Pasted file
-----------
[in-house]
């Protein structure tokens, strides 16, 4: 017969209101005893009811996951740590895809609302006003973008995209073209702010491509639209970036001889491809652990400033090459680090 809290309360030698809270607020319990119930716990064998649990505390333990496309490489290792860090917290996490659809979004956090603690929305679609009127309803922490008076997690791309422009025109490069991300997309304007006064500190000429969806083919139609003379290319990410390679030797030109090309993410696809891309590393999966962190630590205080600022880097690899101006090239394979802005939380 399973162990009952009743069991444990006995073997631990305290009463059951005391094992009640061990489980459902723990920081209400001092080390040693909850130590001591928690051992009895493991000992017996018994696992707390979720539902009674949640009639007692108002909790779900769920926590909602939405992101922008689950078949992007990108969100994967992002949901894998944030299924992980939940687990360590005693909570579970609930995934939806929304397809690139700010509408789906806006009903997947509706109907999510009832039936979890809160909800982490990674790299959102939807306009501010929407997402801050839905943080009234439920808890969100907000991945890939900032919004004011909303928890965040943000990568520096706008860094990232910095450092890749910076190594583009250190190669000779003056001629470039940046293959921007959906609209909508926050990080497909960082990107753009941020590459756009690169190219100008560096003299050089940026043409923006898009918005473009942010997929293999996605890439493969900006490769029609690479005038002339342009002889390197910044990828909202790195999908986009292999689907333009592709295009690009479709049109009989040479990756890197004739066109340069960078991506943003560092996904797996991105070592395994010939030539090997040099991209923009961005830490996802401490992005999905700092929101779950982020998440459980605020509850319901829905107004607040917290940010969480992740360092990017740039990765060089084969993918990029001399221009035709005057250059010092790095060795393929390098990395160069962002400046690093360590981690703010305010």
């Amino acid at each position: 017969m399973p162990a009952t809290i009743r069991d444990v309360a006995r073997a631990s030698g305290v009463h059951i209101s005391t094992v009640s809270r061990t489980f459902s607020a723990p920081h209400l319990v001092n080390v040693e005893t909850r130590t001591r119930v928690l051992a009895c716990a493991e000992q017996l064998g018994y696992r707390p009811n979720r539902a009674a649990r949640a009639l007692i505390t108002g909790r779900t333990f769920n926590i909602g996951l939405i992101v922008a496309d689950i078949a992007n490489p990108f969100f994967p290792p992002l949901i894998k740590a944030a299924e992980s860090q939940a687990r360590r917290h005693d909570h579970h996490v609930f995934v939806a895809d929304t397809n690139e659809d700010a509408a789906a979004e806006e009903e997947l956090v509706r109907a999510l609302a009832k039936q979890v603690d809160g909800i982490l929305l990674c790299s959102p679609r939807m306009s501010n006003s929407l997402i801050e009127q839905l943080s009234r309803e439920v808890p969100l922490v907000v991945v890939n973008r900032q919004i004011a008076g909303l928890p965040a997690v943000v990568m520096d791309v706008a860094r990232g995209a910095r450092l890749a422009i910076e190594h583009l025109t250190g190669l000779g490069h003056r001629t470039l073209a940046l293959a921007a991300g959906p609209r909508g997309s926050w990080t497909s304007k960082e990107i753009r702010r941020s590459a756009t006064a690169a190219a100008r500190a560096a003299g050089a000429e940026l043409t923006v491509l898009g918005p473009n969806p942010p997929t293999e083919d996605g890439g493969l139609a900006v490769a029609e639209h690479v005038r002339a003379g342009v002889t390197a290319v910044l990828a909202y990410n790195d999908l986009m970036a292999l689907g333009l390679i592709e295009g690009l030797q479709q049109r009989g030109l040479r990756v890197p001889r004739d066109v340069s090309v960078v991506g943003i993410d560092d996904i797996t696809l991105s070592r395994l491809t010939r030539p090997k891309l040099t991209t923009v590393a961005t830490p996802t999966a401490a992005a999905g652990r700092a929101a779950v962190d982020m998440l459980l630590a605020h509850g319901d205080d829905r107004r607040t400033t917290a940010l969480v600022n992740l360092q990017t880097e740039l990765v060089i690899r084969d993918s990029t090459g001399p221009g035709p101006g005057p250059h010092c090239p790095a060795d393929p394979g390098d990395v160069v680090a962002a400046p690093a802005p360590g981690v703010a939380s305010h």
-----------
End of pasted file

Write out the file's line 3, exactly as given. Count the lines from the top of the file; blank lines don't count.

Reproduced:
């Amino acid at each position: 017969m399973p162990a009952t809290i009743r069991d444990v309360a006995r073997a631990s030698g305290v009463h059951i209101s005391t094992v009640s809270r061990t489980f459902s607020a723990p920081h209400l319990v001092n080390v040693e005893t909850r130590t001591r119930v928690l051992a009895c716990a493991e000992q017996l064998g018994y696992r707390p009811n979720r539902a009674a649990r949640a009639l007692i505390t108002g909790r779900t333990f769920n926590i909602g996951l939405i992101v922008a496309d689950i078949a992007n490489p990108f969100f994967p290792p992002l949901i894998k740590a944030a299924e992980s860090q939940a687990r360590r917290h005693d909570h579970h996490v609930f995934v939806a895809d929304t397809n690139e659809d700010a509408a789906a979004e806006e009903e997947l956090v509706r109907a999510l609302a009832k039936q979890v603690d809160g909800i982490l929305l990674c790299s959102p679609r939807m306009s501010n006003s929407l997402i801050e009127q839905l943080s009234r309803e439920v808890p969100l922490v907000v991945v890939n973008r900032q919004i004011a008076g909303l928890p965040a997690v943000v990568m520096d791309v706008a860094r990232g995209a910095r450092l890749a422009i910076e190594h583009l025109t250190g190669l000779g490069h003056r001629t470039l073209a940046l293959a921007a991300g959906p609209r909508g997309s926050w990080t497909s304007k960082e990107i753009r702010r941020s590459a756009t006064a690169a190219a100008r500190a560096a003299g050089a000429e940026l043409t923006v491509l898009g918005p473009n969806p942010p997929t293999e083919d996605g890439g493969l139609a900006v490769a029609e639209h690479v005038r002339a003379g342009v002889t390197a290319v910044l990828a909202y990410n790195d999908l986009m970036a292999l689907g333009l390679i592709e295009g690009l030797q479709q049109r009989g030109l040479r990756v890197p001889r004739d066109v340069s090309v960078v991506g943003i993410d560092d996904i797996t696809l991105s070592r395994l491809t010939r030539p090997k891309l040099t991209t923009v590393a961005t830490p996802t999966a401490a992005a999905g652990r700092a929101a779950v962190d982020m998440l459980l630590a605020h509850g319901d205080d829905r107004r607040t400033t917290a940010l969480v600022n992740l360092q990017t880097e740039l990765v060089i690899r084969d993918s990029t090459g001399p221009g035709p101006g005057p250059h010092c090239p790095a060795d393929p394979g390098d990395v160069v680090a962002a400046p690093a802005p360590g981690v703010a939380s305010h």